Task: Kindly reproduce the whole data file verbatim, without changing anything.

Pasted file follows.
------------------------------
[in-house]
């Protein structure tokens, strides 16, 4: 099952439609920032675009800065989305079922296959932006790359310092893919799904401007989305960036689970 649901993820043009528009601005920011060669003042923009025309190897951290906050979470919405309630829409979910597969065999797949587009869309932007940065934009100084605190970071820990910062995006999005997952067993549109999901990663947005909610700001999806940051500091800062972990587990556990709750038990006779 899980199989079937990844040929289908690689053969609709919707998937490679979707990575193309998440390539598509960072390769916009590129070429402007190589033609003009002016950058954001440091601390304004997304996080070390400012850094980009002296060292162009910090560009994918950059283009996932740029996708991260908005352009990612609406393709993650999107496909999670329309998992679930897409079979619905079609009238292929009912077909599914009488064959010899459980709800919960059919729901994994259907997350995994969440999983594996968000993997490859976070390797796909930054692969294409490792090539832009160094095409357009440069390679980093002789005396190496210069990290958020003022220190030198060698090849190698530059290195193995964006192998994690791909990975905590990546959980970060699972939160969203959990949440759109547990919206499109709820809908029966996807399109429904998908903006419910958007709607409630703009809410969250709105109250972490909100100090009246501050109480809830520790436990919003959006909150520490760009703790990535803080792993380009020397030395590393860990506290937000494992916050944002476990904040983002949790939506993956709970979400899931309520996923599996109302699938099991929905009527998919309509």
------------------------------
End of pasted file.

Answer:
[in-house]
């Protein structure tokens, strides 16, 4: 099952439609920032675009800065989305079922296959932006790359310092893919799904401007989305960036689970 649901993820043009528009601005920011060669003042923009025309190897951290906050979470919405309630829409979910597969065999797949587009869309932007940065934009100084605190970071820990910062995006999005997952067993549109999901990663947005909610700001999806940051500091800062972990587990556990709750038990006779 899980199989079937990844040929289908690689053969609709919707998937490679979707990575193309998440390539598509960072390769916009590129070429402007190589033609003009002016950058954001440091601390304004997304996080070390400012850094980009002296060292162009910090560009994918950059283009996932740029996708991260908005352009990612609406393709993650999107496909999670329309998992679930897409079979619905079609009238292929009912077909599914009488064959010899459980709800919960059919729901994994259907997350995994969440999983594996968000993997490859976070390797796909930054692969294409490792090539832009160094095409357009440069390679980093002789005396190496210069990290958020003022220190030198060698090849190698530059290195193995964006192998994690791909990975905590990546959980970060699972939160969203959990949440759109547990919206499109709820809908029966996807399109429904998908903006419910958007709607409630703009809410969250709105109250972490909100100090009246501050109480809830520790436990919003959006909150520490760009703790990535803080792993380009020397030395590393860990506290937000494992916050944002476990904040983002949790939506993956709970979400899931309520996923599996109302699938099991929905009527998919309509």